Advantages of Raised Bed Gardening
Raised bed gardening offers many advantages over traditional "in the ground" gardening. This simple technique will improve the health and productivity of your garden while bringing the soil up to a comfortable working level. Raised container gardens are perfect for people with limited space, or who have a hard time bending over and kneeling on the ground for traditional gardening.
Benefits of Raised Garden Beds
Gardening in raised beds simply means that you grow your plants above the level of the ground. In a raised bed, plants cover the bed areas; gardeners work from the paths.
Benefits of raised bed gardening include:
- Improved plant growing conditions
- bigger harvests
- improved garden pest protection
- water conservation
- ease of soil improvement
How to Make Raised Garden Beds
When creating your raised beds, make them only as wide as can be easily worked from either side. Generally, the beds are constructed 3 to 4 feet wide and elevated between 8 inches and 2 feet. Taller raised beds allow gardening without much bending. Spaces between beds may be left in sod, mulched or even paved with stone or brick. In a vegetable garden, leave enough room for a wheelbarrow.
Wood, brick, rocks, or cement blocks are all popular materials for making a raised bed. Wood is the most common choice, because it is easy to work with and it is inexpensive. The best wood choices are durable materials such as cedar, cypress or redwood. With tall beds made of wood will need supports so that your bed will hold up the weight of the soil. You can use rebar placed into the ground around the edges of the bed to support the wood. My cedar raised beds have lasted a decade, and are still in use.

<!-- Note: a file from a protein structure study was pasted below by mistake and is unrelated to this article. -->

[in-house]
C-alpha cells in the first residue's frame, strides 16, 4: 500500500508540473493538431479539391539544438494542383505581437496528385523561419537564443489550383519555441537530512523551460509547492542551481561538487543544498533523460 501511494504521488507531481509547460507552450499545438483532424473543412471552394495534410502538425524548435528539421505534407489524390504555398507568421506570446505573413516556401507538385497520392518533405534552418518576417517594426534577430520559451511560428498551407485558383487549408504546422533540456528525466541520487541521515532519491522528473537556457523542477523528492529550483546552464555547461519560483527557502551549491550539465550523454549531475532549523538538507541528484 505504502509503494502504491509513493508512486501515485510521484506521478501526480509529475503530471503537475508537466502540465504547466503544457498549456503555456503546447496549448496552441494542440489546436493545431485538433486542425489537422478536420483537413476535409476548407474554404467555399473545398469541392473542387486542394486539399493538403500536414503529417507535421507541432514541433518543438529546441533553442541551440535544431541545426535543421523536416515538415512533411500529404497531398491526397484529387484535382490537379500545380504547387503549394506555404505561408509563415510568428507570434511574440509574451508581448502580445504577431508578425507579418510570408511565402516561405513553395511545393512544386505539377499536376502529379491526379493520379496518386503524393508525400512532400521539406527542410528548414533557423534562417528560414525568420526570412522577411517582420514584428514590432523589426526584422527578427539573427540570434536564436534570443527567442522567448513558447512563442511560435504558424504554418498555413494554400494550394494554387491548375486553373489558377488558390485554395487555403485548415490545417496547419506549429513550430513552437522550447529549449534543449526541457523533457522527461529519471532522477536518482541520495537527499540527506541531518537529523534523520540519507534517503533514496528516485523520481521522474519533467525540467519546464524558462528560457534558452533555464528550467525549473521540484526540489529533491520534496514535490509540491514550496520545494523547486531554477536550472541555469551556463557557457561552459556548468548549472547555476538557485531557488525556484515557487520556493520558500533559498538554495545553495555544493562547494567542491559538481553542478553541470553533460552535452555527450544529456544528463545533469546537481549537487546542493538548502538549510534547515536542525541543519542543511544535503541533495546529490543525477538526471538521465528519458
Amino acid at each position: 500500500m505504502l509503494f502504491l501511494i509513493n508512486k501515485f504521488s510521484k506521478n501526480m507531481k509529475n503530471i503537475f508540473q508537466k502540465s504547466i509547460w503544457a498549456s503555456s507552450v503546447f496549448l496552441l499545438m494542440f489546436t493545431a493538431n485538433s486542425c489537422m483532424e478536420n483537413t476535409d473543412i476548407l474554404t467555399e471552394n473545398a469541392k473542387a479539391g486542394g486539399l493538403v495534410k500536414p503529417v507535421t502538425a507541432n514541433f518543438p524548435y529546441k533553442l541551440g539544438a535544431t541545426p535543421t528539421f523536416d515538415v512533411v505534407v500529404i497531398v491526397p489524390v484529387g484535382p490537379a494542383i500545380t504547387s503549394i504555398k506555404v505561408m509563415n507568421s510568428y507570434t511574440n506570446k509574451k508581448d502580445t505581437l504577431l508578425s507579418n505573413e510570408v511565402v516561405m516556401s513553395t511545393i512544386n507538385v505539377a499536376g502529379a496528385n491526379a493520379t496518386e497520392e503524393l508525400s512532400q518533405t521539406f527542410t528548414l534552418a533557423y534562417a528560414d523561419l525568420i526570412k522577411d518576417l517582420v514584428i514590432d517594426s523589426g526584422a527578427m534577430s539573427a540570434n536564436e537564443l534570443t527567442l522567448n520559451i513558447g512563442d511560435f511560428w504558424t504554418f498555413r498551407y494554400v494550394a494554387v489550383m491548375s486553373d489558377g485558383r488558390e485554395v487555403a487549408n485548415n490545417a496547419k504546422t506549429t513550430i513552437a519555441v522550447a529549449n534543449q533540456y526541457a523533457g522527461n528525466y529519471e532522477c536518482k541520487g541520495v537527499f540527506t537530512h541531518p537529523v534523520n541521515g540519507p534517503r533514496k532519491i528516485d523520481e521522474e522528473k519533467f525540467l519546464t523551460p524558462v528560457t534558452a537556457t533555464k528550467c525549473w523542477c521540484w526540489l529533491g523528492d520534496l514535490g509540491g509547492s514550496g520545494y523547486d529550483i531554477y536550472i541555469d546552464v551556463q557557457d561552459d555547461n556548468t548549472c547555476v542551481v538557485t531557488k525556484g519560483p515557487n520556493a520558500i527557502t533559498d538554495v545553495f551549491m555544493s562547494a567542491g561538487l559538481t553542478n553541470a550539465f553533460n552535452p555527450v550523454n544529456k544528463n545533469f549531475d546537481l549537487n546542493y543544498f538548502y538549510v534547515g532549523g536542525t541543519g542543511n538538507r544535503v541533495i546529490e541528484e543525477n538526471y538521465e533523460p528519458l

Simple to Make Raised Beds
With a raised bed you can basically start from scratch and create the soil environment that best suits the plants you would like to grow. Soil building is an important part of any garden and it's much easier to control that aspect of gardening with raised beds. The bed is a clearly defined area where the gardener can concentrate on soil improvement techniques. Poor soil can be amended or replaced completely in a raised bed, eliminating soil borne diseases or improving the ability to hold moisture. You can fill the bed with your own mix of soil if the natural soil in your area is not that good for gardening.
It's important to realize that soil compaction can reduce crop yields up to 50 percent. By eliminating walking on the soil, water and air can more easily penetrate the soil. The basic idea of a raised bed is that instead of battling against poor soil conditions, you build above ground, where you can have absolute control over the soil texture and ingredients.
Soil in raised beds warms faster in the spring compared to ground soil by as much as 15 degrees. It's a simple task to create a mini greenhouse with raised beds, by supporting a tunnel of clear plastic over a bed. Plants may be grown more closely together and thus they will crowd out weeds and shade the soil, reducing evaporation and keeping roots cooler. Fertilizer, compost and manure can be concentrated in the small gardening area, so plants may be spaced closer together. In raised beds, it is easy to control weeds and pests with mulch - plastic, bark, or chips can be used.
More Reasons to Create Raised Garden Beds
Raised beds elevate plants to a convenient working level, making them easier to tend and enjoy. It also reduces stooping and back strain by bringing plants about a foot closer to you.Raised beds produce a variety of benefits: they extend the planting season; they reduce the need to use poor native soil; and they can reduce weeds and some pests if designed properly.
Gardening can be a great activity for individuals with disabilities, with some consideration to the special needs of the gardener. Raised bed gardening, space efficient and attractive, presents a secure and valuable area for your plants, vegetables, and flowers to thrive.